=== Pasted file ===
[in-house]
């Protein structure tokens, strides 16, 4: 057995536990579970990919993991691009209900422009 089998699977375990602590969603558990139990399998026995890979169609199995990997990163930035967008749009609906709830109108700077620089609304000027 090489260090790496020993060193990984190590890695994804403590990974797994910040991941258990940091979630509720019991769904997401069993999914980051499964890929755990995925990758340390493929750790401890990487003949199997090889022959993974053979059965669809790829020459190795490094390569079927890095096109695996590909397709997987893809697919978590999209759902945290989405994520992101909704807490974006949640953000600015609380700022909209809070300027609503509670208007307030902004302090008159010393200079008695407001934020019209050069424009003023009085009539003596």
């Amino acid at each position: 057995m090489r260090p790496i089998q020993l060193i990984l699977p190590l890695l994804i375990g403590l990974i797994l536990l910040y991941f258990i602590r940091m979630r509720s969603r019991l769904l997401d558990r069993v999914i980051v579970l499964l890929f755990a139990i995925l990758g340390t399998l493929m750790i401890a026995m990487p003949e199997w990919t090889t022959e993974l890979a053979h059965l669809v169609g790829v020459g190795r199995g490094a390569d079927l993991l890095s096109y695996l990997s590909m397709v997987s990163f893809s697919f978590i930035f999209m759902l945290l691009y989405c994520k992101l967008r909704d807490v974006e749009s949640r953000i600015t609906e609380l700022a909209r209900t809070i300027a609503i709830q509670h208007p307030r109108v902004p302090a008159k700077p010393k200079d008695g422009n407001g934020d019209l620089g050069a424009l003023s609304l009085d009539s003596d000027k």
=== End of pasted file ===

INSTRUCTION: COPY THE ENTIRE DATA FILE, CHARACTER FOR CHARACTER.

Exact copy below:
[in-house]
């Protein structure tokens, strides 16, 4: 057995536990579970990919993991691009209900422009 089998699977375990602590969603558990139990399998026995890979169609199995990997990163930035967008749009609906709830109108700077620089609304000027 090489260090790496020993060193990984190590890695994804403590990974797994910040991941258990940091979630509720019991769904997401069993999914980051499964890929755990995925990758340390493929750790401890990487003949199997090889022959993974053979059965669809790829020459190795490094390569079927890095096109695996590909397709997987893809697919978590999209759902945290989405994520992101909704807490974006949640953000600015609380700022909209809070300027609503509670208007307030902004302090008159010393200079008695407001934020019209050069424009003023009085009539003596």
């Amino acid at each position: 057995m090489r260090p790496i089998q020993l060193i990984l699977p190590l890695l994804i375990g403590l990974i797994l536990l910040y991941f258990i602590r940091m979630r509720s969603r019991l769904l997401d558990r069993v999914i980051v579970l499964l890929f755990a139990i995925l990758g340390t399998l493929m750790i401890a026995m990487p003949e199997w990919t090889t022959e993974l890979a053979h059965l669809v169609g790829v020459g190795r199995g490094a390569d079927l993991l890095s096109y695996l990997s590909m397709v997987s990163f893809s697919f978590i930035f999209m759902l945290l691009y989405c994520k992101l967008r909704d807490v974006e749009s949640r953000i600015t609906e609380l700022a909209r209900t809070i300027a609503i709830q509670h208007p307030r109108v902004p302090a008159k700077p010393k200079d008695g422009n407001g934020d019209l620089g050069a424009l003023s609304l009085d009539s003596d000027k």